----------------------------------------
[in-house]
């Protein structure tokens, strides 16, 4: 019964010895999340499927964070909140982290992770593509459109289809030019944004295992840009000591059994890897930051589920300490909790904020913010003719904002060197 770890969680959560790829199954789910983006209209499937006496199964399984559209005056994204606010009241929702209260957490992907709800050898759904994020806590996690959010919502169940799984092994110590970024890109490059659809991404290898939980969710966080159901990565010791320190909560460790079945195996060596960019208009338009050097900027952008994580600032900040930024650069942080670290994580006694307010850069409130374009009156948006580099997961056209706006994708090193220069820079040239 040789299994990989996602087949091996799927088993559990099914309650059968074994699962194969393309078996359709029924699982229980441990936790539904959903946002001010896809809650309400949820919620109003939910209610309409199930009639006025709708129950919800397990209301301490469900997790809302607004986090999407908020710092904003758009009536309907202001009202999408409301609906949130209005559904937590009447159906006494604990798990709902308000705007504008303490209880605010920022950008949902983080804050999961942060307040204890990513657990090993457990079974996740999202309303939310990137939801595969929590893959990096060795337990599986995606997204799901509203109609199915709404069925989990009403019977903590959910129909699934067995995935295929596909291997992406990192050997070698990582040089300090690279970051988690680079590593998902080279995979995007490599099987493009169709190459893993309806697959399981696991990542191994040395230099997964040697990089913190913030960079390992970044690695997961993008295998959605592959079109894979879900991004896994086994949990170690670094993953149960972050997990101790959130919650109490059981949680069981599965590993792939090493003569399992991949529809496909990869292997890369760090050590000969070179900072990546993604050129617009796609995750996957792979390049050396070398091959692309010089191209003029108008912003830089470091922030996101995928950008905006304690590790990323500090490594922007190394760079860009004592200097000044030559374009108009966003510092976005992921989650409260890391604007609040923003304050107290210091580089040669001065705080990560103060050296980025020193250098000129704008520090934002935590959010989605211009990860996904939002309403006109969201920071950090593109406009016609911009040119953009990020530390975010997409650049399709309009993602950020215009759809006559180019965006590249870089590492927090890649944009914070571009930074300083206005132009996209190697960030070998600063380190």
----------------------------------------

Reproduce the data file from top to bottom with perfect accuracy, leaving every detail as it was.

[in-house]
């Protein structure tokens, strides 16, 4: 019964010895999340499927964070909140982290992770593509459109289809030019944004295992840009000591059994890897930051589920300490909790904020913010003719904002060197 770890969680959560790829199954789910983006209209499937006496199964399984559209005056994204606010009241929702209260957490992907709800050898759904994020806590996690959010919502169940799984092994110590970024890109490059659809991404290898939980969710966080159901990565010791320190909560460790079945195996060596960019208009338009050097900027952008994580600032900040930024650069942080670290994580006694307010850069409130374009009156948006580099997961056209706006994708090193220069820079040239 040789299994990989996602087949091996799927088993559990099914309650059968074994699962194969393309078996359709029924699982229980441990936790539904959903946002001010896809809650309400949820919620109003939910209610309409199930009639006025709708129950919800397990209301301490469900997790809302607004986090999407908020710092904003758009009536309907202001009202999408409301609906949130209005559904937590009447159906006494604990798990709902308000705007504008303490209880605010920022950008949902983080804050999961942060307040204890990513657990090993457990079974996740999202309303939310990137939801595969929590893959990096060795337990599986995606997204799901509203109609199915709404069925989990009403019977903590959910129909699934067995995935295929596909291997992406990192050997070698990582040089300090690279970051988690680079590593998902080279995979995007490599099987493009169709190459893993309806697959399981696991990542191994040395230099997964040697990089913190913030960079390992970044690695997961993008295998959605592959079109894979879900991004896994086994949990170690670094993953149960972050997990101790959130919650109490059981949680069981599965590993792939090493003569399992991949529809496909990869292997890369760090050590000969070179900072990546993604050129617009796609995750996957792979390049050396070398091959692309010089191209003029108008912003830089470091922030996101995928950008905006304690590790990323500090490594922007190394760079860009004592200097000044030559374009108009966003510092976005992921989650409260890391604007609040923003304050107290210091580089040669001065705080990560103060050296980025020193250098000129704008520090934002935590959010989605211009990860996904939002309403006109969201920071950090593109406009016609911009040119953009990020530390975010997409650049399709309009993602950020215009759809006559180019965006590249870089590492927090890649944009914070571009930074300083206005132009996209190697960030070998600063380190």